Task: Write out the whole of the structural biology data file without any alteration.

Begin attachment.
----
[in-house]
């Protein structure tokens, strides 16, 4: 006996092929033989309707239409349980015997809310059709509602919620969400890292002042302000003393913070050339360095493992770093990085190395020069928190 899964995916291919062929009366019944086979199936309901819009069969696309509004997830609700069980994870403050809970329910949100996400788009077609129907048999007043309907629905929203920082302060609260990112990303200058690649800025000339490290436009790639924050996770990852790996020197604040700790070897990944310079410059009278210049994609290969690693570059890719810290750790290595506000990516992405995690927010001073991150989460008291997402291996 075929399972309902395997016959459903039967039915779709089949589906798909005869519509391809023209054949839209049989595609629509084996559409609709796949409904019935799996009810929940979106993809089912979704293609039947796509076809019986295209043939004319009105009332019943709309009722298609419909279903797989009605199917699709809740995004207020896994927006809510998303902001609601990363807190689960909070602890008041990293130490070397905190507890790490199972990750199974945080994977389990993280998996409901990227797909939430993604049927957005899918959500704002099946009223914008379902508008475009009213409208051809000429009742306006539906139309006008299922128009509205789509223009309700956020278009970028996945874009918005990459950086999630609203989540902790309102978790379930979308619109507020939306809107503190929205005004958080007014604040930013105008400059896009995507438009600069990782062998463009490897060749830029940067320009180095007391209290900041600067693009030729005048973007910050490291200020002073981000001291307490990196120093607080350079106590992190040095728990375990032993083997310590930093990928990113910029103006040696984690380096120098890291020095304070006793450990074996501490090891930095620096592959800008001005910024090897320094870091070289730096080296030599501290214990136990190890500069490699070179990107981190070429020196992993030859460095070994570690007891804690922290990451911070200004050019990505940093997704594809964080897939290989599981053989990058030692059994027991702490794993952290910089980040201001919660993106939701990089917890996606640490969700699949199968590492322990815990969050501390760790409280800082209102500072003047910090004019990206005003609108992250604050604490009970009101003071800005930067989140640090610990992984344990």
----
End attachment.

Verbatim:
[in-house]
């Protein structure tokens, strides 16, 4: 006996092929033989309707239409349980015997809310059709509602919620969400890292002042302000003393913070050339360095493992770093990085190395020069928190 899964995916291919062929009366019944086979199936309901819009069969696309509004997830609700069980994870403050809970329910949100996400788009077609129907048999007043309907629905929203920082302060609260990112990303200058690649800025000339490290436009790639924050996770990852790996020197604040700790070897990944310079410059009278210049994609290969690693570059890719810290750790290595506000990516992405995690927010001073991150989460008291997402291996 075929399972309902395997016959459903039967039915779709089949589906798909005869519509391809023209054949839209049989595609629509084996559409609709796949409904019935799996009810929940979106993809089912979704293609039947796509076809019986295209043939004319009105009332019943709309009722298609419909279903797989009605199917699709809740995004207020896994927006809510998303902001609601990363807190689960909070602890008041990293130490070397905190507890790490199972990750199974945080994977389990993280998996409901990227797909939430993604049927957005899918959500704002099946009223914008379902508008475009009213409208051809000429009742306006539906139309006008299922128009509205789509223009309700956020278009970028996945874009918005990459950086999630609203989540902790309102978790379930979308619109507020939306809107503190929205005004958080007014604040930013105008400059896009995507438009600069990782062998463009490897060749830029940067320009180095007391209290900041600067693009030729005048973007910050490291200020002073981000001291307490990196120093607080350079106590992190040095728990375990032993083997310590930093990928990113910029103006040696984690380096120098890291020095304070006793450990074996501490090891930095620096592959800008001005910024090897320094870091070289730096080296030599501290214990136990190890500069490699070179990107981190070429020196992993030859460095070994570690007891804690922290990451911070200004050019990505940093997704594809964080897939290989599981053989990058030692059994027991702490794993952290910089980040201001919660993106939701990089917890996606640490969700699949199968590492322990815990969050501390760790409280800082209102500072003047910090004019990206005003609108992250604050604490009970009101003071800005930067989140640090610990992984344990």